Prague by Foot

Upon waking up for Day 2 in Prague it was raining in earnest, prompting us to borrow a second umbrella from the front desk. We headed up to the castle climbing very steep hills and stairs, which offered beautiful slightly hidden views of the city. At the top we happened upon the changing of the guard at Prague castle, we hung around for several minutes listening to the live music played from the open windows and watching the uniformed guards march in unison. We then went inside the Prague Cathedral, which looked so similar to Notre Dame except a little smaller and you can get right up to it on all sides. We continued to explore the castle area while heading towards the Lobkowicz Palace – a privately owned palace which showcases the art, music and personal belongings of one of the wealthiest families in Prague, connected to the Hapsburg Dynasty, Holy Roman Empire, and royal family of Spain. This palace/museum offers live chamber music concert at 1 PM every day however, I had read on trip advisor that you can just get a museum ticket and walk through the museum while able to hear the chamber music wafted down the halls. So we got the best of both worlds: muffled chamber music and a whole museum almost devoid of tourists – there were many rooms that we were the only people in. The story of the Lobkowicz family is phenomenal – as the tour is narrated by William Lobkowicz he offers a first hand account into his family history “our family” he starts out “has lost it all and gotten it all back…twice”. He tells of how his family was forced into exile when all of their lands, palaces and treasures were stolen by the Nazis, and later were nationalized by the communists. The highlights of this tour were most definitely seeing the handwritten musical score and edits by Beethoven and Mozart – both musicians who were highly regarded and commissioned by the Lobkowicz family.



Having by now thoroughly explored the Castle area we headed down the Old Castle Stairs towards the Old Town area of Prague. We made our way slowly to the old town square where they have a beautiful clock tower from which a trumpeter in full costume announces each hour by playing a tune from each of the four sides of the tower. The square was so lively with several outdoor grills like they were having a huge pig pickin contest. We had a few more hours to kill before dinner so we kept up our exploring which took us into the Jewish neighborhood of Prague, past a delicious bakery (where, of course, we picked up a few delicious looking pastries to the tune of 2 USD!), and through beautiful side streets and alley ways. Thankfully the rain was only off and on at that point. When it was time for dinner we made a last minute mad dash back to the hotel to drop off our things that way we could continue to explore the old town for St. Patty’s day celebrations.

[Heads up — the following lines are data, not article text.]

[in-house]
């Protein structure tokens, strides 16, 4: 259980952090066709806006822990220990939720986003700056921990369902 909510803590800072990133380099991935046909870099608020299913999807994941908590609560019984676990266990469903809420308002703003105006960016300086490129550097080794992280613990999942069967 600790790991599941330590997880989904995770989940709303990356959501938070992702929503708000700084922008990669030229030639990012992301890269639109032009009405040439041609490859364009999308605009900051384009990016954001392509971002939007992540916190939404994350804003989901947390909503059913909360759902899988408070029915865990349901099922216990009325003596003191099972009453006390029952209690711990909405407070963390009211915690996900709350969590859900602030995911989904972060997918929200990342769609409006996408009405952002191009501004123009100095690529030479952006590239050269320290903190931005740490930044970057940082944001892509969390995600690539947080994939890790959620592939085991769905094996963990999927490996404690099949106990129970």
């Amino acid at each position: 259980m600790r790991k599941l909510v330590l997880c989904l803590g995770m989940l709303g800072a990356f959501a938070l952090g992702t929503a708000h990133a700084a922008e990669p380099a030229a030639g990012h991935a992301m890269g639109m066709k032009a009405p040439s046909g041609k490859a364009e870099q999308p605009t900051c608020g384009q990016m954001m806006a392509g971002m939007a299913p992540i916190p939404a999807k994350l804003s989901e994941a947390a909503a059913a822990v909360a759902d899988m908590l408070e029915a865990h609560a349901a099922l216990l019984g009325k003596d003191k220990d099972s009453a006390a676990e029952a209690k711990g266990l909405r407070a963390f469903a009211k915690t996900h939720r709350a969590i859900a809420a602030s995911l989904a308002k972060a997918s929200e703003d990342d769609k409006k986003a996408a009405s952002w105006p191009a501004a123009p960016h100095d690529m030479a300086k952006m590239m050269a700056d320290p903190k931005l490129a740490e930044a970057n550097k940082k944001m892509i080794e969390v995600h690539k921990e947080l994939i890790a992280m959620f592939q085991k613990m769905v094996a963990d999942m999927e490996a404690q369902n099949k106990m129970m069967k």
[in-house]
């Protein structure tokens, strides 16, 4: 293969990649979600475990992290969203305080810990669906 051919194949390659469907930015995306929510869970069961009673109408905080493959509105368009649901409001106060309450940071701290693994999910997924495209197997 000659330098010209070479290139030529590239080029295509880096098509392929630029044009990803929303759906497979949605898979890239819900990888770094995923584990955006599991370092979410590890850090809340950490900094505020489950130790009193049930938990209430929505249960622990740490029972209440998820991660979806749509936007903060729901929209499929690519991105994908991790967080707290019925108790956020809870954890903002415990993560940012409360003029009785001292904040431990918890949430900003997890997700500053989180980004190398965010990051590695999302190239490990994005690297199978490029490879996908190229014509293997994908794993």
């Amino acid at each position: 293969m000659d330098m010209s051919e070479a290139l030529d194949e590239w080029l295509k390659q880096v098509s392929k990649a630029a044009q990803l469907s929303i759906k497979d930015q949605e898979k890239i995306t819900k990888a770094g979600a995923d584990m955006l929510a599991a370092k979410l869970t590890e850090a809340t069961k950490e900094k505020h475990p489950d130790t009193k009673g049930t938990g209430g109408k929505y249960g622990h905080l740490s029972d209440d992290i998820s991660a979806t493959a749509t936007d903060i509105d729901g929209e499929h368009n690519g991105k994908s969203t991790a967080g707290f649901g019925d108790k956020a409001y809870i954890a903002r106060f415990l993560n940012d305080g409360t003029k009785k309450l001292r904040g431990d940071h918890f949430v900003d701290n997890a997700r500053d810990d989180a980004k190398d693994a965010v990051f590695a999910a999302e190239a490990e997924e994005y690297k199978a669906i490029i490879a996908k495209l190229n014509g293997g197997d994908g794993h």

Dinner was amazing! We had a great red lentil soup to start and each got our own entrees for once, as the portions were normal human sized. I had a great Czech version of a Slovakian dish: Polenta gnocci with sheeps milk sauce and baked tofu while Adam enjoyed a spinach quesadilla complete with guacamole! The menu was small but had so much variety and all with fresh vegetables. Yum! While we originally scoffed at the idea of needing more than 2 hours to eat a vegetarian meal (how much can you eat exactly?) we actually exceeded that by about 20 minutes! Turns out you CAN sit and enjoy your meal for hours on end!


Feeling ready to celebrate the “friendliest day of the year” we headed out to the Old Town square again and went into an Irish pub where they had live guitar and fiddle music played by a man whose Irish brogue was so thick we could barely make out the “Danny boy” in his rendition of Danny Boy. It was insane how crowded this pub was and after a round of Guinness we decided to try and find a slightly less chaotic place to enjoy our day of being Irish. This brought us back to our side of the Charles Bridge where we found a J J Murphys literally a stones throw away from our hostel. Here we met a bunch of Americans, all of whom were living in Prague either as students or working with the military. We had a great time singing songs and practicing the Czech language. A girl we met who is Czech and from Prague couldn’t believe that we were actually trying to use her language “You are only here for three days! You don’t need to learn the language!” After the bar was almost shut down due to noise violations (by this point they were playing the U2 concert from 1995 blasting it out of every stereo) we decided to call it a night despite our new military friends wanting to take us to the local discotheque which “doesn’t get good until 2 am”. We promised to have one last drink with them on Friday at the same spot and went back to our hostel to catch a few hours sleep before getting up to start our last day in Prague.

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